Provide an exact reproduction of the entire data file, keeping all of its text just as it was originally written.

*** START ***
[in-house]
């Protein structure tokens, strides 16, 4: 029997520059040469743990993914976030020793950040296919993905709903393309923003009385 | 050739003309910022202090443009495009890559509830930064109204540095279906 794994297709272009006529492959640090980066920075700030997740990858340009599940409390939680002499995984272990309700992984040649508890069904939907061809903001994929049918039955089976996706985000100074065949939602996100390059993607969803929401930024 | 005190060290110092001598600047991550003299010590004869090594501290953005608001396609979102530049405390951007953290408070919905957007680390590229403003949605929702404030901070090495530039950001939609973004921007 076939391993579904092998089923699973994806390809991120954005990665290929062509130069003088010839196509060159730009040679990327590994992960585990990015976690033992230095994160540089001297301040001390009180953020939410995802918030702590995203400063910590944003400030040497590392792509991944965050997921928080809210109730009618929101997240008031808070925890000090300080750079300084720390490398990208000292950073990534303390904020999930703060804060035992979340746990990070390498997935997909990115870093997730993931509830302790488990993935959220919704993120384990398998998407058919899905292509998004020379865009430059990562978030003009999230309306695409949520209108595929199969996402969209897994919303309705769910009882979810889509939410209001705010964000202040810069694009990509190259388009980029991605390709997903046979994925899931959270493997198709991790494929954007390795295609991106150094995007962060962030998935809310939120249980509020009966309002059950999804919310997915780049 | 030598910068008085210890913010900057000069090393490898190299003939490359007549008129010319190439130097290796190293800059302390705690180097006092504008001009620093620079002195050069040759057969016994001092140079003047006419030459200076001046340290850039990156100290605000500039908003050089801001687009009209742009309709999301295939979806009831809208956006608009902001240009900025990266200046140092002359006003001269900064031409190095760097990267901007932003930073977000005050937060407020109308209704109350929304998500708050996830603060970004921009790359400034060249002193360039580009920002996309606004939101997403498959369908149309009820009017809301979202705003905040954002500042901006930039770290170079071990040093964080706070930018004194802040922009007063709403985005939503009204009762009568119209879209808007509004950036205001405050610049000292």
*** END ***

[in-house]
């Protein structure tokens, strides 16, 4: 029997520059040469743990993914976030020793950040296919993905709903393309923003009385 | 050739003309910022202090443009495009890559509830930064109204540095279906 794994297709272009006529492959640090980066920075700030997740990858340009599940409390939680002499995984272990309700992984040649508890069904939907061809903001994929049918039955089976996706985000100074065949939602996100390059993607969803929401930024 | 005190060290110092001598600047991550003299010590004869090594501290953005608001396609979102530049405390951007953290408070919905957007680390590229403003949605929702404030901070090495530039950001939609973004921007 076939391993579904092998089923699973994806390809991120954005990665290929062509130069003088010839196509060159730009040679990327590994992960585990990015976690033992230095994160540089001297301040001390009180953020939410995802918030702590995203400063910590944003400030040497590392792509991944965050997921928080809210109730009618929101997240008031808070925890000090300080750079300084720390490398990208000292950073990534303390904020999930703060804060035992979340746990990070390498997935997909990115870093997730993931509830302790488990993935959220919704993120384990398998998407058919899905292509998004020379865009430059990562978030003009999230309306695409949520209108595929199969996402969209897994919303309705769910009882979810889509939410209001705010964000202040810069694009990509190259388009980029991605390709997903046979994925899931959270493997198709991790494929954007390795295609991106150094995007962060962030998935809310939120249980509020009966309002059950999804919310997915780049 | 030598910068008085210890913010900057000069090393490898190299003939490359007549008129010319190439130097290796190293800059302390705690180097006092504008001009620093620079002195050069040759057969016994001092140079003047006419030459200076001046340290850039990156100290605000500039908003050089801001687009009209742009309709999301295939979806009831809208956006608009902001240009900025990266200046140092002359006003001269900064031409190095760097990267901007932003930073977000005050937060407020109308209704109350929304998500708050996830603060970004921009790359400034060249002193360039580009920002996309606004939101997403498959369908149309009820009017809301979202705003905040954002500042901006930039770290170079071990040093964080706070930018004194802040922009007063709403985005939503009204009762009568119209879209808007509004950036205001405050610049000292």